The political environment surrounding the media sector was highly charged in the second half of 2013, following the ERT shutdown. Many former employees staged a sit-in at the ERT headquarters in Athens and a number of regional offices, and the country’s two largest labor unions called a general strike—the third such strike in 2013. These events sparked a standoff between the state and the former employees, who had occupied the ERT headquarters and continued the station’s operations as late as November using internet transmissions. On at least two occasions, satellite providers based in Israel and Luxembourg dropped ERT’s feed as a result of pressure from the Greek government, which appealed both to the companies and their respective governments. Various radio and television stations in Greece rebroadcast the programming produced by ERT’s employees, but faced difficulties in doing so. The digital television provider DIGEA replaced the transmissions of the station 902 TV with a test pattern whenever it rebroadcast ERT, while radio stations retransmitting ERT programming were warned that they could be shut down for rebroadcasting an “illegal” station. The shutdown of ERT particularly affected rural areas and border regions, where Greek private broadcasters and other Greek media are often unavailable. The situation ended on November 7, when police raided the ERT headquarters and evicted the occupiers, barring access to other journalists in the process.

In addition to legal and political pressures on the media, there were a number of physical attacks on journalists during the year. On several occasions, journalists were assaulted or threatened by members of Golden Dawn. In March, riot police attacked journalists at a protest outside the parliament. Makeshift bombs exploded in January outside the homes of five journalists; despite police investigations, no arrests had been made in connection with the bombings at year’s end. In February, after an exposé published in the magazine Unfollow included allegations of tax evasion by shipping magnate Dimitris Melissanidis, one of the magazine’s journalists claimed to have received a phone call that featured death threats from Melissanidis; the call was traced to the offices of Aegean Oil, one of his companies.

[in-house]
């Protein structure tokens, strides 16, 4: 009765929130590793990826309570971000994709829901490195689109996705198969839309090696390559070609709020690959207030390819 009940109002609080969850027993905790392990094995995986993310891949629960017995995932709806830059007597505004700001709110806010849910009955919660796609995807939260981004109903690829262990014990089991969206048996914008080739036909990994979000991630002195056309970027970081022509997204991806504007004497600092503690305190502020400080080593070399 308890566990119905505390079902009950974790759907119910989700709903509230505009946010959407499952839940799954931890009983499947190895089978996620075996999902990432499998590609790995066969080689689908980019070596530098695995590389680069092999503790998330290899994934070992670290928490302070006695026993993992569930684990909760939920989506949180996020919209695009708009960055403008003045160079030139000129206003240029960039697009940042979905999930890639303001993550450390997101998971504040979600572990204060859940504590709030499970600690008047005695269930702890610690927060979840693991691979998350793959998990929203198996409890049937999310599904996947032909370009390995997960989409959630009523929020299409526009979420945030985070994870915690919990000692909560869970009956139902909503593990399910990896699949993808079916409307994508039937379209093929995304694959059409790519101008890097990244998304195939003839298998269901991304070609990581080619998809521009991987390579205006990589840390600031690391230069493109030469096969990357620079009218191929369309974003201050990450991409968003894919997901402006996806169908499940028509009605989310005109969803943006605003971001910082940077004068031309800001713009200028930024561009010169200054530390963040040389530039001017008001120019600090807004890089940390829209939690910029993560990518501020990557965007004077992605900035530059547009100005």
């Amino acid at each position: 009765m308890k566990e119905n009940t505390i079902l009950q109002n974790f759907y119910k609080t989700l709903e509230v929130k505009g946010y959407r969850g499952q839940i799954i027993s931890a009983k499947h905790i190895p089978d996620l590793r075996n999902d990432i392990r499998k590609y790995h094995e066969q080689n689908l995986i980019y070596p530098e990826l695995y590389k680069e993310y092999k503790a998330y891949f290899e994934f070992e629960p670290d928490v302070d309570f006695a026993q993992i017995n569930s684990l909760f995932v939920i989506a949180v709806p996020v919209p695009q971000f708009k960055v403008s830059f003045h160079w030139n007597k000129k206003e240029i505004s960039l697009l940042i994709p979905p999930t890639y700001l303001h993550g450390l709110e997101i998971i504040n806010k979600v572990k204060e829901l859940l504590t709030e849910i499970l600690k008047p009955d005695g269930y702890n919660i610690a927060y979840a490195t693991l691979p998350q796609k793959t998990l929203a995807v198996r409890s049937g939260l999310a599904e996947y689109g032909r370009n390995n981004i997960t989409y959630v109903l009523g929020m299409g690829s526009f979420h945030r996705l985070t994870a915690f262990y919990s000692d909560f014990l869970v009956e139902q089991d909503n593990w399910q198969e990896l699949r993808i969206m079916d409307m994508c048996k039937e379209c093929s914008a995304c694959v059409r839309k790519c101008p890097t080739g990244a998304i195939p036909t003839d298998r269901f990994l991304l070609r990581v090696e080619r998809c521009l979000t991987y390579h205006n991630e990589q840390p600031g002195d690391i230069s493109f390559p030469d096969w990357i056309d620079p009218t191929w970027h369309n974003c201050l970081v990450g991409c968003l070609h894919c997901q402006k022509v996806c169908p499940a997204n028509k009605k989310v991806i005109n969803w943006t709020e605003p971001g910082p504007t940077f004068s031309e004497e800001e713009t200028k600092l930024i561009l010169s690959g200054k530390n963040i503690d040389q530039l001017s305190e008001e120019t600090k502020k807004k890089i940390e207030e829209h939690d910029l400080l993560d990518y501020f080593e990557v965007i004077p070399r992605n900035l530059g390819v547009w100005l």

Both public and private media in Greece tend to report with a progovernment bias. There are several independent publications and websites, including some that portray the government unfavorably. However, many media owners have a close relationship with the government, and this is often reflected in a lack of critical commentary on key issues. On several occasions in 2013, news content that was seen as unfavorable toward government policy was censored by both public and private media outlets, while outlets that are seen as critical toward government policy were often sanctioned. Popular news radio station Real FM faced multiple fines from the NCRTV over trivial violations of broadcasting law, even as stations that are more friendly to the government were not punished for similar offenses. Police attempted to influence media coverage in at least one instance by providing digitally altered photographs of four suspects who were arrested in connection with a robbery; the suspects were allegedly beaten and tortured in police custody, but their injuries were airbrushed out of photos provided to the media. In addition to their raid of the ERT headquarters, police raided the University of Athens campus in April to shut down the servers of Athens Indymedia and two student-run radio stations.